The body of French photojournalist Camille Lepage was found in the Bouar region of Central African Republic, the French presidency said in a statement on Tuesday. Lepage, a young photographer committed to the deep documentation of under-covered conflicts in eastern and central Africa, was 26.
The statement released by the office of French President François Hollande said Lepage was found “murdered” after French troops stopped a vehicle driven by anti-balaka, the militiamen comprised of Christians and animists who have spent months attacking Muslim civilians and battling disbanded factions of the mainly Muslim rebel coalition Séléka that overthrew the state in March 2013.
“All means necessary will be used to shed light on to the circumstances of this murder and to find her killers,” the statement said.
Lepage was based in Juba, South Sudan, for about a year and a half before arriving to Bangui, the riverside capital of Central African Republic, last fall. It was there that she met another French photojournalist, William Daniels, who was on his first trip to cover the conflict. Daniels told TIME he and Lepage quickly connected and decided to work together on a trip to Bossangoa, in the northwestern region of the country.
“She was very active, very patient, very passionate about this work. She wanted to do some very good long-term work about Central African Republic,” he said. “She stood out by being well-connected with the people of the country. In Bangui, everybody knew her. Everybody liked her,” he added. “They were impressed by her, because she was this young, white girl. Very brave.”
Lepage opened up about her interests in conflict and photojournalism last year in an interview. Asked about her top moments of her career to date, she responded, “Not sure I can talk about my ‘career’ just yet, I’m still just getting started! I find it amazing to be able to travel probably to some of the most remote areas, meet wonderful people everywhere and being able to document them.”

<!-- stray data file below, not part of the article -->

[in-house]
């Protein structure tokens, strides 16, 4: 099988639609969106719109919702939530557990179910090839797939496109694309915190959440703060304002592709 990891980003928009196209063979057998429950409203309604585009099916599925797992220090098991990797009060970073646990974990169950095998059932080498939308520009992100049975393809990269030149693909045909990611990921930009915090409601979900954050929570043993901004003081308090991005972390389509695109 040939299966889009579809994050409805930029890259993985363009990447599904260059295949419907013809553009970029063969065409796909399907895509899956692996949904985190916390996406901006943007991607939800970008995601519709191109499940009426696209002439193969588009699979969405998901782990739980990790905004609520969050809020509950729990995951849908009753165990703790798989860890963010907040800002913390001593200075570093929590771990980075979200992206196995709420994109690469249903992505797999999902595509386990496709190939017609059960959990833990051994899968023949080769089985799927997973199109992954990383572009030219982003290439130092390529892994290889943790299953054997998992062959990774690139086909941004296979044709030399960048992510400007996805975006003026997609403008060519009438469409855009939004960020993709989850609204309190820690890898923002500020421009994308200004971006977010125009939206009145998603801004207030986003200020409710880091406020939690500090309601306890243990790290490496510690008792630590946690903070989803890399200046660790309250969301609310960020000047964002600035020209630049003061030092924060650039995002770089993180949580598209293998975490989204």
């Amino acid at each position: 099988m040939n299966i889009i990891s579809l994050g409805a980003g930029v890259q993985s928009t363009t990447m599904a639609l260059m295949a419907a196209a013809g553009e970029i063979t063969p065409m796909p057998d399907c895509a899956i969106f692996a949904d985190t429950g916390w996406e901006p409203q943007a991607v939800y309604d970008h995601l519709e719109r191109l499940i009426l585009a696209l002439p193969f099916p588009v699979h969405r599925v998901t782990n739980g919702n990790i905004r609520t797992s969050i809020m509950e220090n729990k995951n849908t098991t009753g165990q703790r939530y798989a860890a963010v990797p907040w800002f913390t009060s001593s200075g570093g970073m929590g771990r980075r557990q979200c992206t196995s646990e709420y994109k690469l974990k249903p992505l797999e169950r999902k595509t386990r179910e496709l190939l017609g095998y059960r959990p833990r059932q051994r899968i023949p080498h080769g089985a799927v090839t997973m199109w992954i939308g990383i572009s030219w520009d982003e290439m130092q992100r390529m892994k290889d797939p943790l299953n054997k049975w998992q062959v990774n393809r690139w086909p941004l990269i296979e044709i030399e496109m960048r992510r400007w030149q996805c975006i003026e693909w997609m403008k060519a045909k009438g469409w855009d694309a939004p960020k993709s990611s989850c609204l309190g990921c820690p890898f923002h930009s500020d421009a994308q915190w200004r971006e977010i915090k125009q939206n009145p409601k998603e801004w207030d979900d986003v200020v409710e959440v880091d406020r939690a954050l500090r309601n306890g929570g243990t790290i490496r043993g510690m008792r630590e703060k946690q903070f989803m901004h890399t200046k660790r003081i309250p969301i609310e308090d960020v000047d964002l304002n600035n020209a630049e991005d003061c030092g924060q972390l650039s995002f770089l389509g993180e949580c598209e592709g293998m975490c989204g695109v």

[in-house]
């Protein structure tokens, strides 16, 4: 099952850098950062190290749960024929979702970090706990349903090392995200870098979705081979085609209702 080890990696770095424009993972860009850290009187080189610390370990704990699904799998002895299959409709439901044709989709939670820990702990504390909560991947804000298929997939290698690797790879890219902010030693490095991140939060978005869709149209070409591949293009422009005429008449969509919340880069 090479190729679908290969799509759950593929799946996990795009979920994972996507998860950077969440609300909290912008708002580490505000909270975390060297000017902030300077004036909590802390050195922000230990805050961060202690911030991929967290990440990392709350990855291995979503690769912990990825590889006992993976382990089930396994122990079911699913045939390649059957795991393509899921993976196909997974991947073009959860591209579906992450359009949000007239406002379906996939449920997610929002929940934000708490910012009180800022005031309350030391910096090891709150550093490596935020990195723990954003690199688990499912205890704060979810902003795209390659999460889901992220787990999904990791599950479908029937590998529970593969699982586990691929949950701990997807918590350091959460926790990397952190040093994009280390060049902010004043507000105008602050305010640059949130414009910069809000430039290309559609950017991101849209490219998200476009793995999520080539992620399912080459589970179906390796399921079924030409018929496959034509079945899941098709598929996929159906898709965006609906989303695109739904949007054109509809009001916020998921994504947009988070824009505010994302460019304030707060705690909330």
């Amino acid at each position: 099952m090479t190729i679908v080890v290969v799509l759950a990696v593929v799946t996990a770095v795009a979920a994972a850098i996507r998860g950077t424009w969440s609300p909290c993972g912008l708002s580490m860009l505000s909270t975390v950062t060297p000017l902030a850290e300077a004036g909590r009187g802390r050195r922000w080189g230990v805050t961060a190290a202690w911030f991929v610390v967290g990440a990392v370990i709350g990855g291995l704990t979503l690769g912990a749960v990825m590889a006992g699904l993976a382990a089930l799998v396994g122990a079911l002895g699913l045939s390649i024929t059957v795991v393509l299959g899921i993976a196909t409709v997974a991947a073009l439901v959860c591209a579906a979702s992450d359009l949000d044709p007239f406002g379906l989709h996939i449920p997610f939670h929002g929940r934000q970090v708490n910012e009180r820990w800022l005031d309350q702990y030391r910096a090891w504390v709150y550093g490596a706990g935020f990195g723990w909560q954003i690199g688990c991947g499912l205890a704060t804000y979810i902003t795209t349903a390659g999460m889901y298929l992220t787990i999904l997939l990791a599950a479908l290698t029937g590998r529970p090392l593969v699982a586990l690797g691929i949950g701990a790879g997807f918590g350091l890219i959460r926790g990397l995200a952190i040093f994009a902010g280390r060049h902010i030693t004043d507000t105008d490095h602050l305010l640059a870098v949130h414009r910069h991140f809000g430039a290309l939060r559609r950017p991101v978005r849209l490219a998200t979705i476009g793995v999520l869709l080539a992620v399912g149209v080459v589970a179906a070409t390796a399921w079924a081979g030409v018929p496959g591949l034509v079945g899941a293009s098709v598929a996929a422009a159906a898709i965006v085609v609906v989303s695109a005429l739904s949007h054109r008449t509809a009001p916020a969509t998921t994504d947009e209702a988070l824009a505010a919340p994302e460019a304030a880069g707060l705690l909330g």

Toward the end of the interview, Lepage admitted the struggle of documenting scenes that might barely make it into a news cycle, no matter what her pictures portrayed. “It’s so frustrating to be covering something so tragic, that no one wants to publish and that can’t see the public light apart from social media.” Still, her work in Central African Republic shows that didn’t stop her, but instead motivated her.
News of her death immediately lit up social media, pushing her name into a worldwide trend on Twitter as friends, aid workers and other journalists recalled her memory and shared her photographs. Lepage was especially active on Instagram and used the image-sharing platform to frequently share scenes from her travels.
In her final Instagram post, uploaded a week ago, Lepage said she was traveling with anti-balaka fighters to Amada Gaza, the site of recent Séléka attacks.
Lepage’s final Instagram post
Lepage had recently returned to Bangui from a trip to New York, where her portfolio was reviewed and workshopped by some of the country’s top photo editors. On the lapels of her army green jacket were two cheap flag pins from a roadside shop in Bangui, making it easy to stand out.
In New York, Lepage spoke often about her experiences working in Central African Republic. She admitted fear, but didn’t show it, when discussing her work around anti-balaka or ex-Séléka fighters. And her knowledge of what was causing the devastating scenes she encountered was astounding. She wasn’t drawn to violence, as other photographers tend to focus on, and instead chose to find the humanity of it all, the otherwise unseen lives of civilians and fighters as the streets turned deadly.
Lepage hailed from Angers, France. Her photographs appeared in French newspapers Le Monde and Libération as well as major U.S. outlets like the New York Times, Washington Post, Wall Street Journal and Los Angeles Times.
Andrew Katz is a homepage editor and reporter covering international affairs. Follow him on Twitter @katz.